Sandwiched in between publicly accusing Barack Obama of playing the reverse "race card" and the next day denying he ever said it, Bill Clinton offered a crass but undoubtedly truthful assessment of presidential campaigning when he referred to it as a "contact sport." Clinton challenged the Senator from the South Side of Chicago to either put on his pads or hit the showers.
By suggesting Obama put on his pads, rather than his gloves, the former president aptly recognized that presidential campaigns are more like football than boxing - more team sport than individual matchup. And if presidential campaigns are indeed, akin to football games - and they are - then a candidate's surrogates are his offensive linemen.
Trench warriors, thankless blockers, mud-strewn brawlers - these underappreciated teammates are the glue of any successful squad, and allow the quarterback, or in this case, the candidate, the time and space he needs to make the play, score the touchdown, go home victorious. The television surrogates for Obama and Clinton are similarly charged with clearing the way for their respective candidates by setting the narrative, taking the fight to the adversary and saying things that campaigns want said - just not by the candidates themselves.
But so far in the Obama v. Clinton contest, the performance of the two squads has been decidedly one-sided. Whereas the Clinton surrogates have been true elbow-throwing game-changers, the Obama surrogates have been marshmallow-like spectators. And I'm not even talking about some of Team Clinton's "borderline" race-baiting and fear-mongering surrogate work like referring to Obama's "shuck-and-jive routine" (Andrew Cuomo), his imaginary schooling in an Indonesian madrassa (Bob Kerrey) or his campaign's likeness to Jesse Jackson's (the surrogate-in-chief himself).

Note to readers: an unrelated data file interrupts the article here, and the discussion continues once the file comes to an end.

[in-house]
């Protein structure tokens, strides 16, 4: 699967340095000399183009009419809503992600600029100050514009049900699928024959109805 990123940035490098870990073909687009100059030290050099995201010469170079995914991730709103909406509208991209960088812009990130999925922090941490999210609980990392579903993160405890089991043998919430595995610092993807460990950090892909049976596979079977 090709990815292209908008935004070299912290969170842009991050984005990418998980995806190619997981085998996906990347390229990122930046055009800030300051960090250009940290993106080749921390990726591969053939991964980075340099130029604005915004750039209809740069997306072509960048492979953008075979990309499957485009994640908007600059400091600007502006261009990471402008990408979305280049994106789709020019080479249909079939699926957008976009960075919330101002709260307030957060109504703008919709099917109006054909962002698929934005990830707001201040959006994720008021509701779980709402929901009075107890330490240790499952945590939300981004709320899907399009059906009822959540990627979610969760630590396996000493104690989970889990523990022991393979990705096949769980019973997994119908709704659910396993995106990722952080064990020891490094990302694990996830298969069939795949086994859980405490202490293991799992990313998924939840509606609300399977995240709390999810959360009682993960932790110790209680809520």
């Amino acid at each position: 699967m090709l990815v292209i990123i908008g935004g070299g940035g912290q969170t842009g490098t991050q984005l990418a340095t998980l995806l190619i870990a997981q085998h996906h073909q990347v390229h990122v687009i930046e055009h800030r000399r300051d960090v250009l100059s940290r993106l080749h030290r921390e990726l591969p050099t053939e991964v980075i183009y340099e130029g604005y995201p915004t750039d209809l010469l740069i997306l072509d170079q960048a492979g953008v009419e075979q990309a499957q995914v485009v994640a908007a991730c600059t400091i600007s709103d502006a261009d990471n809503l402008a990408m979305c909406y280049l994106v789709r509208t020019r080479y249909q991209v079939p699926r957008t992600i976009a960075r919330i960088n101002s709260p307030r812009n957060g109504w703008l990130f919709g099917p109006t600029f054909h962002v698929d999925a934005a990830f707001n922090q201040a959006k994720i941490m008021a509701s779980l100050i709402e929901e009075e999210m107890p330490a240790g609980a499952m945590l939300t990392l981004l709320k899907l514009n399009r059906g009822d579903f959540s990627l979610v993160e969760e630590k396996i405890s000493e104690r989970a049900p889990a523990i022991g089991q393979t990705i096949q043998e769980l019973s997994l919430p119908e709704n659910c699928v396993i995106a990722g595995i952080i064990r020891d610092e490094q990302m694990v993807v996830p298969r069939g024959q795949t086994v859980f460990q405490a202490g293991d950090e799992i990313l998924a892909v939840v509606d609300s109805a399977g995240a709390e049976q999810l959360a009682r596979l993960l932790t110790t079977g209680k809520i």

Watching Obama's pleasant, happy-faced surrogates go up against Clinton's kneecappers and hardballers is like watching a scrimmage between the varsity and the JV. While the likes of Wolfson, Garin and Kiki McLean pummel the airwaves with ever-changing, logic-defying and ruthlessly self-serving theories for Clinton's continued candidacy, Obama's painfully polite roster of advocates articulate patience and offer awkward facial expressions and body language ranging from bewilderment (at the audacity of the Clinton surrogates' arguments) to a painfully obvious desire to avoid confrontation.
After watching countless hours of election coverage thus far, I am still wondering: where is the emotion from the Obama surrogate team? Surely it is a bad sign when the sharpest, most damaging Obama talking points are instead delivered on a regular basis by the likes of Chris Matthews and Keith Olbermann.
It is understandable that Senator Obama himself wants to tread lightly in order to preserve his ability to unify the party come August, but his linemen (and women) aren't paid to be polite. Their job is to shove the ball down their opponents' throats and to move the proverbial line of scrimmage - or in this case, public opinion - by impassioned, spirited advocacy. But to watch them perform, one senses no anger. There is no outrage. There is no drumbeat. Just politeness, punctuated by awkward smiles of befuddlement and confusion. And all the while, Team Clinton is eating them for lunch and moving the ball down the field.